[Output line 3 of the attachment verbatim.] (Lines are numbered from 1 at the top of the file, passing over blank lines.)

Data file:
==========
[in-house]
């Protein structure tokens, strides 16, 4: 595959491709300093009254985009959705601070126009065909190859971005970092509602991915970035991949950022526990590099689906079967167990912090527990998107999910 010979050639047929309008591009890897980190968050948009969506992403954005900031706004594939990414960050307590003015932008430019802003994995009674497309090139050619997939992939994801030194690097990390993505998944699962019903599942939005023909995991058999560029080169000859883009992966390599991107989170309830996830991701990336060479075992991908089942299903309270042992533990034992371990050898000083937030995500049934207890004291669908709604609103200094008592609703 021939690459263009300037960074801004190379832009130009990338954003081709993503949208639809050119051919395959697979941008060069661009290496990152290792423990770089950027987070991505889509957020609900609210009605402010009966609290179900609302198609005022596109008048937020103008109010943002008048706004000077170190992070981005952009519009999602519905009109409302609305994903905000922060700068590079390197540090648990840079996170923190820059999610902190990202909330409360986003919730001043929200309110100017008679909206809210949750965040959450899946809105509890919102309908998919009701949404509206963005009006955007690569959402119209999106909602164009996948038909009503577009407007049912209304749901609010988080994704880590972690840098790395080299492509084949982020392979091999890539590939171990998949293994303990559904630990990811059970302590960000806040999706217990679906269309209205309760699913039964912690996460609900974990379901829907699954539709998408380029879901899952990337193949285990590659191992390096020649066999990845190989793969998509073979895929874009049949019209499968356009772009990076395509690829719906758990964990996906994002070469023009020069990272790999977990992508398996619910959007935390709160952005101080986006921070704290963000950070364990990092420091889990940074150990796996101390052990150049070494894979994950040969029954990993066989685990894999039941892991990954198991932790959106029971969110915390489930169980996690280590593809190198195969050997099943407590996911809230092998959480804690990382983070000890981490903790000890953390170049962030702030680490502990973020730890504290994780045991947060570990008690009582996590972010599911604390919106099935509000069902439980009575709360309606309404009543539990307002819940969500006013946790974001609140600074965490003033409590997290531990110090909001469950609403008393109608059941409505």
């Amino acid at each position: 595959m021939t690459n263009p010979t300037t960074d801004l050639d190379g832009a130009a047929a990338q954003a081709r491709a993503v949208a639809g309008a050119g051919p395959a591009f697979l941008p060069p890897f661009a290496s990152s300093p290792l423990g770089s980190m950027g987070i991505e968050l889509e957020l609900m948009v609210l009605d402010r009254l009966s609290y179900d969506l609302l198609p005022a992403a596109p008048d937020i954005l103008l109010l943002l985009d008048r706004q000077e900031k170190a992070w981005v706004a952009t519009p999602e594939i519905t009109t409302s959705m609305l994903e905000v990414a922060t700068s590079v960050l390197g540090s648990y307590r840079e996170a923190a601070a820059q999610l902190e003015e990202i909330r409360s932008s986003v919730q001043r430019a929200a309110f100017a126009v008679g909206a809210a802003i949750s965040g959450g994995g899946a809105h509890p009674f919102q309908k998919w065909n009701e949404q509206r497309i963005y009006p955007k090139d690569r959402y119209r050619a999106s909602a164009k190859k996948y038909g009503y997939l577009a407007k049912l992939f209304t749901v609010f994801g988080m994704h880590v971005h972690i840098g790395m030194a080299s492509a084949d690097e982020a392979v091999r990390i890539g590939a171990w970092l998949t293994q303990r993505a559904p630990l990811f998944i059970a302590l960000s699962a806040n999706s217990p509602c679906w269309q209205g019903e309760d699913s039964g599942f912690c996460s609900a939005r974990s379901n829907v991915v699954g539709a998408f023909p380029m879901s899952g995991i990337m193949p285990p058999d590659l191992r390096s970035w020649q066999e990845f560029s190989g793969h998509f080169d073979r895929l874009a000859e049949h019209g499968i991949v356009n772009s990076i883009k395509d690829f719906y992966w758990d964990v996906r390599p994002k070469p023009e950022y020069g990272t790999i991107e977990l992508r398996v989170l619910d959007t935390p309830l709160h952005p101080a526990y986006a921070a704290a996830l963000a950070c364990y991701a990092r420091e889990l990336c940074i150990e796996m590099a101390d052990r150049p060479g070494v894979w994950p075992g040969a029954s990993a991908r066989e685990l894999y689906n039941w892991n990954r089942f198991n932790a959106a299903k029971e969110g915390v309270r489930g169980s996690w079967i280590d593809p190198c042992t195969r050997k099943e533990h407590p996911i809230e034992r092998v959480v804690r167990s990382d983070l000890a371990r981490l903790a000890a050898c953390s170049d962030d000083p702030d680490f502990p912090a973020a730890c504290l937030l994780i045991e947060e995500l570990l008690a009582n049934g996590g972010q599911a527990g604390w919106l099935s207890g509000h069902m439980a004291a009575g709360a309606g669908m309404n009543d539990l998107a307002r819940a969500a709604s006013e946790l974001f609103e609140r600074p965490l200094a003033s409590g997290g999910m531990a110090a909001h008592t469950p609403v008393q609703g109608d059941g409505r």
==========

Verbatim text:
């Amino acid at each position: 595959m021939t690459n263009p010979t300037t960074d801004l050639d190379g832009a130009a047929a990338q954003a081709r491709a993503v949208a639809g309008a050119g051919p395959a591009f697979l941008p060069p890897f661009a290496s990152s300093p290792l423990g770089s980190m950027g987070i991505e968050l889509e957020l609900m948009v609210l009605d402010r009254l009966s609290y179900d969506l609302l198609p005022a992403a596109p008048d937020i954005l103008l109010l943002l985009d008048r706004q000077e900031k170190a992070w981005v706004a952009t519009p999602e594939i519905t009109t409302s959705m609305l994903e905000v990414a922060t700068s590079v960050l390197g540090s648990y307590r840079e996170a923190a601070a820059q999610l902190e003015e990202i909330r409360s932008s986003v919730q001043r430019a929200a309110f100017a126009v008679g909206a809210a802003i949750s965040g959450g994995g899946a809105h509890p009674f919102q309908k998919w065909n009701e949404q509206r497309i963005y009006p955007k090139d690569r959402y119209r050619a999106s909602a164009k190859k996948y038909g009503y997939l577009a407007k049912l992939f209304t749901v609010f994801g988080m994704h880590v971005h972690i840098g790395m030194a080299s492509a084949d690097e982020a392979v091999r990390i890539g590939a171990w970092l998949t293994q303990r993505a559904p630990l990811f998944i059970a302590l960000s699962a806040n999706s217990p509602c679906w269309q209205g019903e309760d699913s039964g599942f912690c996460s609900a939005r974990s379901n829907v991915v699954g539709a998408f023909p380029m879901s899952g995991i990337m193949p285990p058999d590659l191992r390096s970035w020649q066999e990845f560029s190989g793969h998509f080169d073979r895929l874009a000859e049949h019209g499968i991949v356009n772009s990076i883009k395509d690829f719906y992966w758990d964990v996906r390599p994002k070469p023009e950022y020069g990272t790999i991107e977990l992508r398996v989170l619910d959007t935390p309830l709160h952005p101080a526990y986006a921070a704290a996830l963000a950070c364990y991701a990092r420091e889990l990336c940074i150990e796996m590099a101390d052990r150049p060479g070494v894979w994950p075992g040969a029954s990993a991908r066989e685990l894999y689906n039941w892991n990954r089942f198991n932790a959106a299903k029971e969110g915390v309270r489930g169980s996690w079967i280590d593809p190198c042992t195969r050997k099943e533990h407590p996911i809230e034992r092998v959480v804690r167990s990382d983070l000890a371990r981490l903790a000890a050898c953390s170049d962030d000083p702030d680490f502990p912090a973020a730890c504290l937030l994780i045991e947060e995500l570990l008690a009582n049934g996590g972010q599911a527990g604390w919106l099935s207890g509000h069902m439980a004291a009575g709360a309606g669908m309404n009543d539990l998107a307002r819940a969500a709604s006013e946790l974001f609103e609140r600074p965490l200094a003033s409590g997290g999910m531990a110090a909001h008592t469950p609403v008393q609703g109608d059941g409505r």